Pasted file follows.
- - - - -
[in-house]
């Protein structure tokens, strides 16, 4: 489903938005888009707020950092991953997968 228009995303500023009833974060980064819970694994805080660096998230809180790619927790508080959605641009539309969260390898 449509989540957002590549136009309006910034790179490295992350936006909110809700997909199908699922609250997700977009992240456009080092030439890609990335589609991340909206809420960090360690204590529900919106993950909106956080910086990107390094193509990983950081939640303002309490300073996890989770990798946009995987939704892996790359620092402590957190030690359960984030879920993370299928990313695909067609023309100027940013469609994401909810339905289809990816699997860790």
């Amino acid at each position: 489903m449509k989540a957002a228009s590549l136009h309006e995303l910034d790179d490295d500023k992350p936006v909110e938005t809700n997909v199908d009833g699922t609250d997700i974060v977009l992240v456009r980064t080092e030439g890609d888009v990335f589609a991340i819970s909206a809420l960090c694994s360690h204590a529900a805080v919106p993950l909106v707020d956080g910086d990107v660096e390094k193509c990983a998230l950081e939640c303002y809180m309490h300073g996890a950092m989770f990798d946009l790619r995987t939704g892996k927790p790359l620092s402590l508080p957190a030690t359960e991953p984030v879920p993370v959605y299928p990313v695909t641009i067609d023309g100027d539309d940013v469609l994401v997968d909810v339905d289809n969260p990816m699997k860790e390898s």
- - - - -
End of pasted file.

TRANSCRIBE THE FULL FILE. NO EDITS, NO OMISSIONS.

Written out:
[in-house]
């Protein structure tokens, strides 16, 4: 489903938005888009707020950092991953997968 228009995303500023009833974060980064819970694994805080660096998230809180790619927790508080959605641009539309969260390898 449509989540957002590549136009309006910034790179490295992350936006909110809700997909199908699922609250997700977009992240456009080092030439890609990335589609991340909206809420960090360690204590529900919106993950909106956080910086990107390094193509990983950081939640303002309490300073996890989770990798946009995987939704892996790359620092402590957190030690359960984030879920993370299928990313695909067609023309100027940013469609994401909810339905289809990816699997860790």
């Amino acid at each position: 489903m449509k989540a957002a228009s590549l136009h309006e995303l910034d790179d490295d500023k992350p936006v909110e938005t809700n997909v199908d009833g699922t609250d997700i974060v977009l992240v456009r980064t080092e030439g890609d888009v990335f589609a991340i819970s909206a809420l960090c694994s360690h204590a529900a805080v919106p993950l909106v707020d956080g910086d990107v660096e390094k193509c990983a998230l950081e939640c303002y809180m309490h300073g996890a950092m989770f990798d946009l790619r995987t939704g892996k927790p790359l620092s402590l508080p957190a030690t359960e991953p984030v879920p993370v959605y299928p990313v695909t641009i067609d023309g100027d539309d940013v469609l994401v997968d909810v339905d289809n969260p990816m699997k860790e390898s």